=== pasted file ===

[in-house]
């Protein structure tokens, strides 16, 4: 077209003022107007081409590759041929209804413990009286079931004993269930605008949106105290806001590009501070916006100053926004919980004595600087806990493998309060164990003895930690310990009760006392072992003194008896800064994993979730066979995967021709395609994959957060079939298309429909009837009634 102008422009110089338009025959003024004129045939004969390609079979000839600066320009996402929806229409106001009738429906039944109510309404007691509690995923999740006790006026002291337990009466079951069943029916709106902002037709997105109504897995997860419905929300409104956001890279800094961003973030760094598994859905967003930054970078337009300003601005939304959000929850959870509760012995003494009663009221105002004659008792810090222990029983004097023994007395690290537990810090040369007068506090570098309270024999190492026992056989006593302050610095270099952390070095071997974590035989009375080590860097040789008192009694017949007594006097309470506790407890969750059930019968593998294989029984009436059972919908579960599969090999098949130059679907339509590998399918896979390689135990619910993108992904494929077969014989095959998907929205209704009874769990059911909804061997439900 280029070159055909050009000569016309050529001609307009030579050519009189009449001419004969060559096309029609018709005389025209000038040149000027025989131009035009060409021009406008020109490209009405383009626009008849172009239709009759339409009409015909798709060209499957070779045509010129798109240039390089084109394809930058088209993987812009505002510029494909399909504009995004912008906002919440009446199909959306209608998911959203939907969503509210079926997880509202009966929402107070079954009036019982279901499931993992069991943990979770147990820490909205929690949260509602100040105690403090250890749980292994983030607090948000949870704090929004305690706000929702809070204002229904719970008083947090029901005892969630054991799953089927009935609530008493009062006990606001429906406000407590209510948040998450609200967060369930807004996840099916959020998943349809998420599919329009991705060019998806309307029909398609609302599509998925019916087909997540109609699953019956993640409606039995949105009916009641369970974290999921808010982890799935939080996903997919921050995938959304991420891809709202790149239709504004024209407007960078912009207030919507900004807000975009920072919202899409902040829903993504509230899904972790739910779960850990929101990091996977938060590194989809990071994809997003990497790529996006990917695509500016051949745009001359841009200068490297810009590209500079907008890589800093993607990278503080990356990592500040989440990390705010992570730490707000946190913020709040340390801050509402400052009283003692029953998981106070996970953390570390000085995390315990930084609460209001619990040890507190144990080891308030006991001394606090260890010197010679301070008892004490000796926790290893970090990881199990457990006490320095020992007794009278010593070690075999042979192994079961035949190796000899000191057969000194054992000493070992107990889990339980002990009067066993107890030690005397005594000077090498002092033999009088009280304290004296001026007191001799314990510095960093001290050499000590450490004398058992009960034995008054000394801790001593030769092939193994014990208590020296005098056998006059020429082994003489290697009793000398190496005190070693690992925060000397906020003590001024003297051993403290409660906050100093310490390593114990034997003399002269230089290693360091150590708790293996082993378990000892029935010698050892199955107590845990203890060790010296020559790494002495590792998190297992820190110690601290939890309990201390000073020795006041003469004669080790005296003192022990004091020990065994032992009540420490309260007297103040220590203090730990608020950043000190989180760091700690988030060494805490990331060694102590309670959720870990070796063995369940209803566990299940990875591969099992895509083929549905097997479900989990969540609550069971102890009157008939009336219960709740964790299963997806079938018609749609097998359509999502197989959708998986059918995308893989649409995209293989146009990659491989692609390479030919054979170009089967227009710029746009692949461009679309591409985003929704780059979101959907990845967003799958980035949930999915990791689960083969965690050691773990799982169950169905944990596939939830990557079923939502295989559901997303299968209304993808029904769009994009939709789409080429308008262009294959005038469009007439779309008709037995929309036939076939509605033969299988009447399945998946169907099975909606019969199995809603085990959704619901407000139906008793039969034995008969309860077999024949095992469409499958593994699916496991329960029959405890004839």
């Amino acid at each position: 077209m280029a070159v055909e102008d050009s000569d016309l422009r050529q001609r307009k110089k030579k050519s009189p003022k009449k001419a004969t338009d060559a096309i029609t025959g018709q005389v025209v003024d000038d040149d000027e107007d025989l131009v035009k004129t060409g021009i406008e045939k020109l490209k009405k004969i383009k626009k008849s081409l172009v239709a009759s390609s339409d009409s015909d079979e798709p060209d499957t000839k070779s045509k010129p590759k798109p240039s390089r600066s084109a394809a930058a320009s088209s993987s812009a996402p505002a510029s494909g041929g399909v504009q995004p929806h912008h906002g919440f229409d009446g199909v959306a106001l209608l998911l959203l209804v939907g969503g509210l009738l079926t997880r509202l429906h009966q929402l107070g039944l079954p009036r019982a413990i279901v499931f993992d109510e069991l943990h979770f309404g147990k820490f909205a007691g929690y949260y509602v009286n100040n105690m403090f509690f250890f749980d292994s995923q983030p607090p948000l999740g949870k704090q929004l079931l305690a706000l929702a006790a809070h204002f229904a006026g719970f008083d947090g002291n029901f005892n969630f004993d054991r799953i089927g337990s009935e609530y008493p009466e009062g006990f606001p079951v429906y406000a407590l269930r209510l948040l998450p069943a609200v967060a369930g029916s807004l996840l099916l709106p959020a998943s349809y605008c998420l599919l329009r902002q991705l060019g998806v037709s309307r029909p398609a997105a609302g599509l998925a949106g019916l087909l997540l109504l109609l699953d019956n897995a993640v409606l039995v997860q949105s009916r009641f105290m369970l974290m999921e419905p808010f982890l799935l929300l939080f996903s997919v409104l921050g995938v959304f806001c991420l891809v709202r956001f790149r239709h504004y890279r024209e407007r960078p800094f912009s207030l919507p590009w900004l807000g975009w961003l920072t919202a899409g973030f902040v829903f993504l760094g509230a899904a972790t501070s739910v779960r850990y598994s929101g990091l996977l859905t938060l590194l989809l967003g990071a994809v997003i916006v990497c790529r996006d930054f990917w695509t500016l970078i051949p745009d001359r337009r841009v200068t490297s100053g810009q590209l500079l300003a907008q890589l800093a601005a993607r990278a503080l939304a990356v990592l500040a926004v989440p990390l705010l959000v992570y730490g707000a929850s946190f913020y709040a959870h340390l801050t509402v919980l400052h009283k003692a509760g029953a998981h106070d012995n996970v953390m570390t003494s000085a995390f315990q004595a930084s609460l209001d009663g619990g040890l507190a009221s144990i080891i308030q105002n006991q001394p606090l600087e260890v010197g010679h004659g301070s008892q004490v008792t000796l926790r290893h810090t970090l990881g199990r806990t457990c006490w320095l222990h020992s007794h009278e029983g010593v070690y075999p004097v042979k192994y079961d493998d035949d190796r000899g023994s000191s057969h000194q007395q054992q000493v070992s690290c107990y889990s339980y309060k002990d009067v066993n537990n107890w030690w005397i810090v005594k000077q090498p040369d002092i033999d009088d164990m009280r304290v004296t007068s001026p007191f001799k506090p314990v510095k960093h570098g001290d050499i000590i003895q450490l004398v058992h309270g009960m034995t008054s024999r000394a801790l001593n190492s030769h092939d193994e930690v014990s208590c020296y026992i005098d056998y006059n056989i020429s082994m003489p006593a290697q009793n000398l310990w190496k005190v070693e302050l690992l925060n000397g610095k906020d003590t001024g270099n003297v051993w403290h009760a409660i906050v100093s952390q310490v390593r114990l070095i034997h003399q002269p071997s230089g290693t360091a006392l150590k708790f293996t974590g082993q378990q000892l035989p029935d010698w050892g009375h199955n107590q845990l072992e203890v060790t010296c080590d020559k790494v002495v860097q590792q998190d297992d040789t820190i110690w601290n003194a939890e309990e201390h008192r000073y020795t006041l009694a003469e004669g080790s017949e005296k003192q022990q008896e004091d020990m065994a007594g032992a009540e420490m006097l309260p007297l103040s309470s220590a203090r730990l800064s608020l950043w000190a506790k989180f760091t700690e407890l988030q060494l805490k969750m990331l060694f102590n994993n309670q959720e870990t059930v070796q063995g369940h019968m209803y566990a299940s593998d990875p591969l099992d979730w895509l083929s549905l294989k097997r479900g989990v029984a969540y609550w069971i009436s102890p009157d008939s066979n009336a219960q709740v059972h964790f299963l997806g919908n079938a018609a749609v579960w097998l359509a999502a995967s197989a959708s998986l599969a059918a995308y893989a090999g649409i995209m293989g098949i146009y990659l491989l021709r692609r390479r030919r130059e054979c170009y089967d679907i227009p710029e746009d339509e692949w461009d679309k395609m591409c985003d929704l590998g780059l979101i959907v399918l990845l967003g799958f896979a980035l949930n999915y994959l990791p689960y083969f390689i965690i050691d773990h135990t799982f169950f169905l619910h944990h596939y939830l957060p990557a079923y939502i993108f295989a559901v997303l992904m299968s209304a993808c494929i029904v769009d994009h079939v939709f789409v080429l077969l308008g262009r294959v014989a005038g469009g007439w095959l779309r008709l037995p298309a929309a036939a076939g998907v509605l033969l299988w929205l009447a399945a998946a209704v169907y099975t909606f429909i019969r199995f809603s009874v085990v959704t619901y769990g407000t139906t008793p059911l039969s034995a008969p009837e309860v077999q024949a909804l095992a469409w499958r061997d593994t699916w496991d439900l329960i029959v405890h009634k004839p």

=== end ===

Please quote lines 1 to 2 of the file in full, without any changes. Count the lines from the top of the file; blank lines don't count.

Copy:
[in-house]
């Protein structure tokens, strides 16, 4: 077209003022107007081409590759041929209804413990009286079931004993269930605008949106105290806001590009501070916006100053926004919980004595600087806990493998309060164990003895930690310990009760006392072992003194008896800064994993979730066979995967021709395609994959957060079939298309429909009837009634 102008422009110089338009025959003024004129045939004969390609079979000839600066320009996402929806229409106001009738429906039944109510309404007691509690995923999740006790006026002291337990009466079951069943029916709106902002037709997105109504897995997860419905929300409104956001890279800094961003973030760094598994859905967003930054970078337009300003601005939304959000929850959870509760012995003494009663009221105002004659008792810090222990029983004097023994007395690290537990810090040369007068506090570098309270024999190492026992056989006593302050610095270099952390070095071997974590035989009375080590860097040789008192009694017949007594006097309470506790407890969750059930019968593998294989029984009436059972919908579960599969090999098949130059679907339509590998399918896979390689135990619910993108992904494929077969014989095959998907929205209704009874769990059911909804061997439900 280029070159055909050009000569016309050529001609307009030579050519009189009449001419004969060559096309029609018709005389025209000038040149000027025989131009035009060409021009406008020109490209009405383009626009008849172009239709009759339409009409015909798709060209499957070779045509010129798109240039390089084109394809930058088209993987812009505002510029494909399909504009995004912008906002919440009446199909959306209608998911959203939907969503509210079926997880509202009966929402107070079954009036019982279901499931993992069991943990979770147990820490909205929690949260509602100040105690403090250890749980292994983030607090948000949870704090929004305690706000929702809070204002229904719970008083947090029901005892969630054991799953089927009935609530008493009062006990606001429906406000407590209510948040998450609200967060369930807004996840099916959020998943349809998420599919329009991705060019998806309307029909398609609302599509998925019916087909997540109609699953019956993640409606039995949105009916009641369970974290999921808010982890799935939080996903997919921050995938959304991420891809709202790149239709504004024209407007960078912009207030919507900004807000975009920072919202899409902040829903993504509230899904972790739910779960850990929101990091996977938060590194989809990071994809997003990497790529996006990917695509500016051949745009001359841009200068490297810009590209500079907008890589800093993607990278503080990356990592500040989440990390705010992570730490707000946190913020709040340390801050509402400052009283003692029953998981106070996970953390570390000085995390315990930084609460209001619990040890507190144990080891308030006991001394606090260890010197010679301070008892004490000796926790290893970090990881199990457990006490320095020992007794009278010593070690075999042979192994079961035949190796000899000191057969000194054992000493070992107990889990339980002990009067066993107890030690005397005594000077090498002092033999009088009280304290004296001026007191001799314990510095960093001290050499000590450490004398058992009960034995008054000394801790001593030769092939193994014990208590020296005098056998006059020429082994003489290697009793000398190496005190070693690992925060000397906020003590001024003297051993403290409660906050100093310490390593114990034997003399002269230089290693360091150590708790293996082993378990000892029935010698050892199955107590845990203890060790010296020559790494002495590792998190297992820190110690601290939890309990201390000073020795006041003469004669080790005296003192022990004091020990065994032992009540420490309260007297103040220590203090730990608020950043000190989180760091700690988030060494805490990331060694102590309670959720870990070796063995369940209803566990299940990875591969099992895509083929549905097997479900989990969540609550069971102890009157008939009336219960709740964790299963997806079938018609749609097998359509999502197989959708998986059918995308893989649409995209293989146009990659491989692609390479030919054979170009089967227009710029746009692949461009679309591409985003929704780059979101959907990845967003799958980035949930999915990791689960083969965690050691773990799982169950169905944990596939939830990557079923939502295989559901997303299968209304993808029904769009994009939709789409080429308008262009294959005038469009007439779309008709037995929309036939076939509605033969299988009447399945998946169907099975909606019969199995809603085990959704619901407000139906008793039969034995008969309860077999024949095992469409499958593994699916496991329960029959405890004839």